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Election Petition: Supreme Court ruling on petitioner’s application to cross-examine respondents

The Supreme Court has in a unanimous decision ruled that the Chairperson of the Electoral Commission, Jean Mensa, and Peter Mac Manu, Campaign Manager and representative for 2nd Respondent, Nana Addo Dankwa Akufo-Addo cannot be forced to testify in the Election Petition case.

The ruling on Thursday, February 11, 2021, on the back of a decision by lead counsel for the Electoral Commission, Justin Amenuvor and that of President Akufo-Addo, Akoto Ampaw, asking for permission not to call any witness.

Chief Justice Kwasi Anin-Yeboah, on behalf of the Justices of the Supreme Court, said the judges were not convinced by the contrary arguments made by Tsatsu Tsikata, lead counsel for the petitioner.

Again, the depositions in affidavits with regards to the interrogatories do not mean the witness can be compelled.

He explained that no provision in the constitution or statute has been pointed out to show the EC chairperson can be subjected to different rules contrary to established rules of procedure and settled practice.

Chief Justice Anin-Yeboah also sided with the respondents that the burden of proof lies on the petitioner and can only be shifted when that condition has been satisfied.

“We are minded to state that our jurisdiction invoked in this election petition is a limited jurisdiction clearly circumscribed by law. We do not intend to extend our mandate beyond what the law requires of us in such petitions brought under Article 64 (1) challenging the validity of the election of a president. Simply put, we are not convinced, and we will not yield to the invitation being extended to us by counsel for the petitioner to order the respondents to enter the witness box to be cross-examined. Accordingly, we hereby overrule the objection raised by the counsel for the petitioner against the decision of the respondents declining to adduce evidence in this petition,” he added.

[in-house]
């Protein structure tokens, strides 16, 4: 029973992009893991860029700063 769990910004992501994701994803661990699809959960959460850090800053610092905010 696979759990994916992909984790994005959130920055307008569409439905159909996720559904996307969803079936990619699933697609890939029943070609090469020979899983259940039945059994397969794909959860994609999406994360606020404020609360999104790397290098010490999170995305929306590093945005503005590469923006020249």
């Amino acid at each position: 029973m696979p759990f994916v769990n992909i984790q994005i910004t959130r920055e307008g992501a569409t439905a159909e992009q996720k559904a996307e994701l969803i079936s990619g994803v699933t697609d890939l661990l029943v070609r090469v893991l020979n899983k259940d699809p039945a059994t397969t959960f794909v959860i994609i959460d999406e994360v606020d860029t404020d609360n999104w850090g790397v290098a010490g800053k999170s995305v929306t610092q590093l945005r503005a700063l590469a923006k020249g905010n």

Counsels for the Respondents had insisted that the evidence put forth by the petitioner, John Dramani Mahama, does not meet the burden of proof thereby making it unnecessary to put a witness for a counter case.

Citing Order 36 Order sub-rule 4 and 38, rule 3 (e) sub-rule 1 and 5 of CI 47 as amended by CI 87 as the basis for their decision to close their case and not call a witness, Justin Amenovor argued that the burden of proof in the petition hearing lies on the petitioner and therefore it will be wrong for the lead counsel for John Dramani Mahama to adduce evidence from the Chairperson of the EC, Jean Mensa.

Justin Amenovor suggested that other parties can treat the witness statement by the EC Chair as a “hearsay”.

Likewise, lead counsel for President Nana Addo Dankwa Akufo-Addo, Akoto Ampaw, also argued that the petitioner has not been able to make a solid case in court hence the decision to close their case.

He further insisted that the petitioner “should rather be happy since his petition would be ruled on by his own evidence”.

But disputing these arguments, lead counsel for the petitioner, Tsatsu Tsikata said since the lawyers have not made a submission of no case, the burden of proof does not apply as argued by the lawyers for the EC and Akufo-Addo.

He also explained that the EC Chairperson has a constitutional duty to give accounts of events that led to the December 9, 2020, election declarations and to clarify how some errors were made.

The Supreme Court then ordered the Respondents to file their addresses for the closure of their case by February 17.

The hearing has also been adjourned to February 18, 2021.

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